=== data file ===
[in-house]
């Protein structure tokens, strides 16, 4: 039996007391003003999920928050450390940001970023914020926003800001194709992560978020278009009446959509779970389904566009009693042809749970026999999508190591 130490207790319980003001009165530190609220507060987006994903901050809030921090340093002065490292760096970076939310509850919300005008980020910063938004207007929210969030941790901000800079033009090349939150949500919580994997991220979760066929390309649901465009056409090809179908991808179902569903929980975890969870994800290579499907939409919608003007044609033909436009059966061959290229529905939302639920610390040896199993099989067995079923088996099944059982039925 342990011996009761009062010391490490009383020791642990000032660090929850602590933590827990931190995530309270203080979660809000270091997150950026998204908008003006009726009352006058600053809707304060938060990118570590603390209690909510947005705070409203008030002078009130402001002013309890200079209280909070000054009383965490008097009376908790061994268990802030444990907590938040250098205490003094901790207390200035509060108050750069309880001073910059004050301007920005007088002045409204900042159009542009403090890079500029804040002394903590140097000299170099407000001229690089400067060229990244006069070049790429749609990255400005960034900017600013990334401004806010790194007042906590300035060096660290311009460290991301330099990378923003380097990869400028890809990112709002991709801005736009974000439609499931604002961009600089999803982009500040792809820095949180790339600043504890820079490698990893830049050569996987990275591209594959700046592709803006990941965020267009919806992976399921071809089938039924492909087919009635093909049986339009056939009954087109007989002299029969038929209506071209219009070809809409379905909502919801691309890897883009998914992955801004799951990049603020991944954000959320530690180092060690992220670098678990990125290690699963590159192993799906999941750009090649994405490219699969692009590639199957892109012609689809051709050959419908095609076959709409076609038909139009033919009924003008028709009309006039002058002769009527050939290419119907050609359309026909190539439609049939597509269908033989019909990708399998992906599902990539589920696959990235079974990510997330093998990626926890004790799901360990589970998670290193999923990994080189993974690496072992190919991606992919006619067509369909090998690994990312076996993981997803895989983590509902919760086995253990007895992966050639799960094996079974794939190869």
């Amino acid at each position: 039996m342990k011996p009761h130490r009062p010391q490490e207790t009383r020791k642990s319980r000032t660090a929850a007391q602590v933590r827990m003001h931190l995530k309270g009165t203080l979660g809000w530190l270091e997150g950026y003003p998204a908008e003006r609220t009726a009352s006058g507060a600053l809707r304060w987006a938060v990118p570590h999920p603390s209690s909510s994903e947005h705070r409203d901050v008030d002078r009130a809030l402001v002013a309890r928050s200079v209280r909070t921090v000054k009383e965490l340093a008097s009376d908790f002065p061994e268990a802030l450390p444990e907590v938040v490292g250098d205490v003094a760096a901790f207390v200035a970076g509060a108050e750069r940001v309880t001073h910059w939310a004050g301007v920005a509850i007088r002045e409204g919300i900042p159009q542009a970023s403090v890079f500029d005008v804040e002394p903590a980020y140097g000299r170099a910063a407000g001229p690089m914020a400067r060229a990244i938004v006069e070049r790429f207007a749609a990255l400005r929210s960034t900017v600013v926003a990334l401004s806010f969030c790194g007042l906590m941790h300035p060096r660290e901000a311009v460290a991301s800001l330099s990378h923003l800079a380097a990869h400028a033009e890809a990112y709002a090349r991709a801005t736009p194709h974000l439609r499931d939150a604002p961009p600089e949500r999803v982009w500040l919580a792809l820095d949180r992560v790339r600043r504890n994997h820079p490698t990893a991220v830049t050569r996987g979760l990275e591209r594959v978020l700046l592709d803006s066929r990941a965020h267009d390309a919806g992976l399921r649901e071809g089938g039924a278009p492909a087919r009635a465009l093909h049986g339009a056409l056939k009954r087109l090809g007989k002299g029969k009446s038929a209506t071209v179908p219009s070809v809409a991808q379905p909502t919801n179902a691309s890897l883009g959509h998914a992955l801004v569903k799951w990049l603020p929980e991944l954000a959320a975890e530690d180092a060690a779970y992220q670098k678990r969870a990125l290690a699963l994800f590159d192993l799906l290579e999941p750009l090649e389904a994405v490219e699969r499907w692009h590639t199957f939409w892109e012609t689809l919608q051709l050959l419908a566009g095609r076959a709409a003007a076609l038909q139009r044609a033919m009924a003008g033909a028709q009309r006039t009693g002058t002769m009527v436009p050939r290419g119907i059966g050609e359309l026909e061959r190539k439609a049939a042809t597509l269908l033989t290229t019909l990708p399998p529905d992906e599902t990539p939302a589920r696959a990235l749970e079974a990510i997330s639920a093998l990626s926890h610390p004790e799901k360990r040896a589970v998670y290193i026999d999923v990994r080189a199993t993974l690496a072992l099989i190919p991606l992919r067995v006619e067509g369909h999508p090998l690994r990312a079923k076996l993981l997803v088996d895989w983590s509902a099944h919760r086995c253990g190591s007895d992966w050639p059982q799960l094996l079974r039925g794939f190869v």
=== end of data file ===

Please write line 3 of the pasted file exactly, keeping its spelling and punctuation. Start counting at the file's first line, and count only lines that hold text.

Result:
């Amino acid at each position: 039996m342990k011996p009761h130490r009062p010391q490490e207790t009383r020791k642990s319980r000032t660090a929850a007391q602590v933590r827990m003001h931190l995530k309270g009165t203080l979660g809000w530190l270091e997150g950026y003003p998204a908008e003006r609220t009726a009352s006058g507060a600053l809707r304060w987006a938060v990118p570590h999920p603390s209690s909510s994903e947005h705070r409203d901050v008030d002078r009130a809030l402001v002013a309890r928050s200079v209280r909070t921090v000054k009383e965490l340093a008097s009376d908790f002065p061994e268990a802030l450390p444990e907590v938040v490292g250098d205490v003094a760096a901790f207390v200035a970076g509060a108050e750069r940001v309880t001073h910059w939310a004050g301007v920005a509850i007088r002045e409204g919300i900042p159009q542009a970023s403090v890079f500029d005008v804040e002394p903590a980020y140097g000299r170099a910063a407000g001229p690089m914020a400067r060229a990244i938004v006069e070049r790429f207007a749609a990255l400005r929210s960034t900017v600013v926003a990334l401004s806010f969030c790194g007042l906590m941790h300035p060096r660290e901000a311009v460290a991301s800001l330099s990378h923003l800079a380097a990869h400028a033009e890809a990112y709002a090349r991709a801005t736009p194709h974000l439609r499931d939150a604002p961009p600089e949500r999803v982009w500040l919580a792809l820095d949180r992560v790339r600043r504890n994997h820079p490698t990893a991220v830049t050569r996987g979760l990275e591209r594959v978020l700046l592709d803006s066929r990941a965020h267009d390309a919806g992976l399921r649901e071809g089938g039924a278009p492909a087919r009635a465009l093909h049986g339009a056409l056939k009954r087109l090809g007989k002299g029969k009446s038929a209506t071209v179908p219009s070809v809409a991808q379905p909502t919801n179902a691309s890897l883009g959509h998914a992955l801004v569903k799951w990049l603020p929980e991944l954000a959320a975890e530690d180092a060690a779970y992220q670098k678990r969870a990125l290690a699963l994800f590159d192993l799906l290579e999941p750009l090649e389904a994405v490219e699969r499907w692009h590639t199957f939409w892109e012609t689809l919608q051709l050959l419908a566009g095609r076959a709409a003007a076609l038909q139009r044609a033919m009924a003008g033909a028709q009309r006039t009693g002058t002769m009527v436009p050939r290419g119907i059966g050609e359309l026909e061959r190539k439609a049939a042809t597509l269908l033989t290229t019909l990708p399998p529905d992906e599902t990539p939302a589920r696959a990235l749970e079974a990510i997330s639920a093998l990626s926890h610390p004790e799901k360990r040896a589970v998670y290193i026999d999923v990994r080189a199993t993974l690496a072992l099989i190919p991606l992919r067995v006619e067509g369909h999508p090998l690994r990312a079923k076996l993981l997803v088996d895989w983590s509902a099944h919760r086995c253990g190591s007895d992966w050639p059982q799960l094996l079974r039925g794939f190869v």